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HomeGeneric Paxil

Generic Paxil

Generic Paxil

Paroxetine 10/20/30/40mg
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Paroxetine is used for:

Treating depression, obsessive-compulsive disorder (OCD), generalized and social anxiety disorders, posttraumatic stress disorder, and panic disorders with or without the fear of being in open or public places. It may also be used for other conditions as determined by your doctor.

Paroxetine is a selective serotonin reuptake inhibitor (SSRI). It works by restoring the balance of certain natural substances in the brain, which help to elevate moods.

Do NOT use Paroxetine if:

  • you are allergic to any ingredient in Paroxetine
  • you are currently taking a phenothiazine (eg, thioridazine) or have taken a monoamine oxidase (MAO) inhibitor (eg, phenelzine) within the last 14 days

Contact your doctor or health care provider right away if any of these apply to you.

Before using Paroxetine :

Some medical conditions may interact with Paroxetine. Tell your doctor or pharmacist if you have any medical conditions, especially if any of the following apply to you:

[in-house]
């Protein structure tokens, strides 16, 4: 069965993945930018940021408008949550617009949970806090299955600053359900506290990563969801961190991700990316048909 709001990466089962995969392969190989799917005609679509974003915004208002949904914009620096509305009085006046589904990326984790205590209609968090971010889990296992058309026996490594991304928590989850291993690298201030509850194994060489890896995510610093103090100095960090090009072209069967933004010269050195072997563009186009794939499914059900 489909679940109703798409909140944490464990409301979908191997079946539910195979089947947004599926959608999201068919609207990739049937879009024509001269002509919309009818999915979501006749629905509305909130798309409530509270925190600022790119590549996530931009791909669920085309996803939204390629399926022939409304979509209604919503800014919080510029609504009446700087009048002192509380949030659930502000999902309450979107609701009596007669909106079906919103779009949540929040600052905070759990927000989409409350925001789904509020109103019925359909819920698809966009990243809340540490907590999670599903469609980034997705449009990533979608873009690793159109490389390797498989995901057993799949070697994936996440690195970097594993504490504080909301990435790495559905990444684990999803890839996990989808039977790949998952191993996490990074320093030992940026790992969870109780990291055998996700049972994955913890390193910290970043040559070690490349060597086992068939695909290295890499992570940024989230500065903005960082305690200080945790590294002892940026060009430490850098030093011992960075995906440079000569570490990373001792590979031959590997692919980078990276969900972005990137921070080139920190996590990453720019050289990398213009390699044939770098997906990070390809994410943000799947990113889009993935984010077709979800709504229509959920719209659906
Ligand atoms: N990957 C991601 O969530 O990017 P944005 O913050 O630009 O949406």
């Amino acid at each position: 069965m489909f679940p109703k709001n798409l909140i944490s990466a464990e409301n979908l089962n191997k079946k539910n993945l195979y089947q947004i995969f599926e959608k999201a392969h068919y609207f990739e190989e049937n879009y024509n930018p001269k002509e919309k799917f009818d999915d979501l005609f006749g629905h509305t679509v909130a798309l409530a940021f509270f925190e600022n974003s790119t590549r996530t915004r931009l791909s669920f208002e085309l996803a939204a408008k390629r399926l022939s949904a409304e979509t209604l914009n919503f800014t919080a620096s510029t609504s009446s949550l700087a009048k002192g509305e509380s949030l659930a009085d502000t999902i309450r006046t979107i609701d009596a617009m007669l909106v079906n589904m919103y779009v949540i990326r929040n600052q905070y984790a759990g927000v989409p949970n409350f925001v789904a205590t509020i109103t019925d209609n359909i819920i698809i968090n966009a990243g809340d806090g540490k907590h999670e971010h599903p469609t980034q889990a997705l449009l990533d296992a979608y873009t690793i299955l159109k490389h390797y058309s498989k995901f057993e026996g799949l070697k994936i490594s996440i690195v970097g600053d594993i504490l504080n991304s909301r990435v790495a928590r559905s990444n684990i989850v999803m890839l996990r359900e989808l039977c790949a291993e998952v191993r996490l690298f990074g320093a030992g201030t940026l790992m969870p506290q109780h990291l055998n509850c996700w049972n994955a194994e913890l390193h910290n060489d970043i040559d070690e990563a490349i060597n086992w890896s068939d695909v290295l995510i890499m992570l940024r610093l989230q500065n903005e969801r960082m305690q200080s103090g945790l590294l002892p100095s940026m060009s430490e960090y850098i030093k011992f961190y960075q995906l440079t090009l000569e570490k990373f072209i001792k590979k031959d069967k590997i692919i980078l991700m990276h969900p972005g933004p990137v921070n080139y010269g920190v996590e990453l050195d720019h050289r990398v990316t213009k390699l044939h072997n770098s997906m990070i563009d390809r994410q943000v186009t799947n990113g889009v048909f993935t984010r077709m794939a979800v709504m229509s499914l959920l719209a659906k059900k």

• if you are pregnant, planning to become pregnant, or are breast-feeding
  • if you are taking any prescription or nonprescription medicine, herbal preparation, or dietary supplement
  • if you have allergies to medicines, foods, or other substances
  • if you have a history of seizures or mania, have thoughts of suicide, or have attempted suicide
  • if you have severe liver or kidney disease, an illness that alters your metabolism or blood circulation response, or have had gastrointestinal bleeding
  • if you have a history of narrow-angle glaucoma

Some MEDICINES MAY INTERACT with Paroxetine. Tell your health care provider if you are taking any other medicines, especially any of the following:

  • Cyproheptadine, risperidone, or sumatriptan because the effectiveness of Paroxetine may be decreased.
  • Anorexiants (eg, phentermine), dextromethorphan, fenfluramine and its derivatives, l-tryptophan, MAO inhibitors (eg, phenelzine), selegiline, St. John's wort, tramadol, beta-blockers (eg, metoprolol), buspirone, butyrophenones (eg, haloperidol), cimetidine, clonazepam, linezolid, lithium, metoclopramide, nefazodone, sibutramine, sumatriptan, trazodone, or zolpidem because side effects such as serotonin syndrome and central nervous system toxicity may occur.
  • Astemizole, dextromethorphan, phenothiazines (eg, thioridazine), St. John's wort, terfenadine, tramadol, anticholinergics (eg, oxybutynin, scopolamine), anticoagulants (eg, warfarin), aripiprazole, beta-blockers (eg, metoprolol), butyrophenones (eg, haloperidol), clozapine, galantamine, H1 antagonists (eg, diphenhydramine), molindone, norepinephrine reuptake inhibitors (eg, atomoxetine), nonsteroidal anti-inflammatory agents (NSAIDs) (eg, ibuprofen), pimozide, propafenone, risperidone, selegiline, trazodone, or tricyclic antidepressants (eg, amitriptyline) because side effects associated with these medicines may be increased by Paroxetine